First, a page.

1 Absolute cost have been increasing and services have been cut back (think about provincial health care coverage alone and lack of funding for services for elders noted above).
2 Get used to it. You are going to have to channel more income into paying for uncovered services or eat into your long-term savings to take care of yourself and your aging family. Our society is moving quickly from child care issues to eldercare issues. And the latter issue is much more expensive and long-lasting. The movement now is pushing care out into the community. That sounds good and has some merits. But long-term care is not free. Much of it is provided by the family. It’s voluntary. It means sacrifices of energy, time out of the workforce, and hits to the retirement savings plans of caregivers. The government is not picking up the tab.
Things often go wrong or take an unexpected turn even though you carefully planned what you were going to do. Robert Burns’ famous line basically said that the best-laid plans of mice and men often go astray. That extends to intentions of staying on the job or finding paid work later in life.
Retirement Myth #9: Go back to work when there are not enough retirement savings
I can deal with a shortfall in retirement savings by working longer or taking up some part-time work.
Recent studies have found that almost half of retirees left the workforce earlier than planned. Downsizing, layoffs, and negative working conditions were some of the reasons. People ages 55 plus spend an average of more than 27 weeks or more on unemployment. That’s almost 5 months longer than younger people looking for jobs. (Source: The Long Road Back: Struggling to Find Work after Unemployment, 2015). The 2019 RBC Myths & Retirement poll found that among working Canadians ages 50+, half plan to work in retirement but only 11% of retirees returned to work full time or part-time.
The biggest reasons for leaving the workforce early were health-related; either the workers or someone in the family. Working longer is not an option you can count on because staying on the job or getting another job is not a given. Almost two-thirds of retired Canadians said they had less than a year to plan and adjust for what could be 30-40 years of retirement. 16% had no advance notice at all that they would be “retiring”. (source: RBC Retirement Myths & Realities poll 2019)
Do your plans include provisions for leaving the workforce early? Do they factor in what could now be a long retirement? If you leave the workforce because of health reasons, do your plans factor in what could also be a more expensive retirement?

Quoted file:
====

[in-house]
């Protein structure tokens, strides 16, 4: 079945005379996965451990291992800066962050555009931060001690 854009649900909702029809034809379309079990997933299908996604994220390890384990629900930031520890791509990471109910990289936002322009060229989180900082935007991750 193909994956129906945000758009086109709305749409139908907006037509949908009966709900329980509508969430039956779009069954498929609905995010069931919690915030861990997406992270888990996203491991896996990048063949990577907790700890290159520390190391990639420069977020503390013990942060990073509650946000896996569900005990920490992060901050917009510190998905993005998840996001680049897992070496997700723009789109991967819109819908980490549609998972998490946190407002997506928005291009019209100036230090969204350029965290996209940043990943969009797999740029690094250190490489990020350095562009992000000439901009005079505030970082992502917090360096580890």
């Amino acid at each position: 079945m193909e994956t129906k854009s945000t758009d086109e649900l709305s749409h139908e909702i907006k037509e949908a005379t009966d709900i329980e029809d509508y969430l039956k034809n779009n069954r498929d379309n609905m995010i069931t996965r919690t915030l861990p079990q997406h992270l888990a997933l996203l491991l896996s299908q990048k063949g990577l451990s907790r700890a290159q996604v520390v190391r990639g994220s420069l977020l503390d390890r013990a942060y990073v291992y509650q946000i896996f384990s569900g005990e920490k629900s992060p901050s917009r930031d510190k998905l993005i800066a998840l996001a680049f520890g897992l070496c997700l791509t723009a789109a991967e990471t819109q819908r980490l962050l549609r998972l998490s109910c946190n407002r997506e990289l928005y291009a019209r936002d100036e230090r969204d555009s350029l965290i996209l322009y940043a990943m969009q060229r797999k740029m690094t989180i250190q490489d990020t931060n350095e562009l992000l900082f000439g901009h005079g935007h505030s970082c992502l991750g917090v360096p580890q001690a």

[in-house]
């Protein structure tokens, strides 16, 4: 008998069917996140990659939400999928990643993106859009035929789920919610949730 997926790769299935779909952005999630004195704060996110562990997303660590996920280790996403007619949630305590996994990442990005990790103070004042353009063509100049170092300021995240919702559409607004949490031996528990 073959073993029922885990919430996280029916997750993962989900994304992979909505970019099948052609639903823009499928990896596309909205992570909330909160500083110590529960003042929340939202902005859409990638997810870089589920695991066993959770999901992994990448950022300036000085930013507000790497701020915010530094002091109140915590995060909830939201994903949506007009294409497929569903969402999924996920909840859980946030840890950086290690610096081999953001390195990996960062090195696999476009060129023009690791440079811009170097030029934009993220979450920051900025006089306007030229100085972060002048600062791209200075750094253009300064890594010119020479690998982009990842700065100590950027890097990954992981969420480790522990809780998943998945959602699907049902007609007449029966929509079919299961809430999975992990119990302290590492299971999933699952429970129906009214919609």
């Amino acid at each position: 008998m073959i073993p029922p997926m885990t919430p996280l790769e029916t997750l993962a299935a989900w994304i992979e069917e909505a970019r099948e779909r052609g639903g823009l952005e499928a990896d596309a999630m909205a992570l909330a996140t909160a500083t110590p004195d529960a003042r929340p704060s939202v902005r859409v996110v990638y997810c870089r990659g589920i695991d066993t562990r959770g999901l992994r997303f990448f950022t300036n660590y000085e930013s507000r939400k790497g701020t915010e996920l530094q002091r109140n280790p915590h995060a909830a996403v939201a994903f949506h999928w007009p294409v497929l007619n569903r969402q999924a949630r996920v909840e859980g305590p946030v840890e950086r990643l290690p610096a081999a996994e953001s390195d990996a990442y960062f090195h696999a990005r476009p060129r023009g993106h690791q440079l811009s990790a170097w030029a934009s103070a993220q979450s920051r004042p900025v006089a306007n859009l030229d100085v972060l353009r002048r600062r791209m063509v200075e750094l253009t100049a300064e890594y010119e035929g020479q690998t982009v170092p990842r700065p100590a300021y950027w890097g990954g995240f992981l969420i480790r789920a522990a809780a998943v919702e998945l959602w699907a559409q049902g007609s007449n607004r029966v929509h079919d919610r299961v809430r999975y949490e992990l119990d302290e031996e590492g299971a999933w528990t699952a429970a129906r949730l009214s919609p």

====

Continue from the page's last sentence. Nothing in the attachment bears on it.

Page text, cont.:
The next retirement myth is an example of an inter-generational issue. It also goes back to the issue of when to start making and funding plans for retirement.
Retirement myth #10: I’m too young for critical illness or long term care coverage
I’m too young to start paying for critical illness or long-term care.
A 2013 Retirement Myths and Realities Poll found that 42% of younger boomers said being a caregiver was something they had already done, were doing, or expected to do some time. Where does the money come from for out of pocket expenses, time lost from the job, and a caregiver’s need for retirement savings?
One of the smart things you can do is buy a critical illness policy while you are still young, healthy, and working. You need reasonably good health to qualify. Time has a way of building a family health history full of issues that can drive up costs or prevent you from getting coverage. When should you look at long term care policies? Ideally, in your 50s or perhaps even earlier, before costs get prohibitive. Your retirement plans and income streams can be destroyed by overlooking healthcare costs. Those costs can be to provide for your own well-being or that of aging parents. Yes, buy plans for yourselves. Consider buying or sharing the costs for parents too. They could do the same for you depending on who has the greatest available cash flow. After all, you will probably spend more of your life taking care of parents than raising your children. What will that do to your retirement nest egg? There is a difference between caring and providing care. When do you think of all the costs involved in both options, emotional, physical, and financial; which cost can you best handle?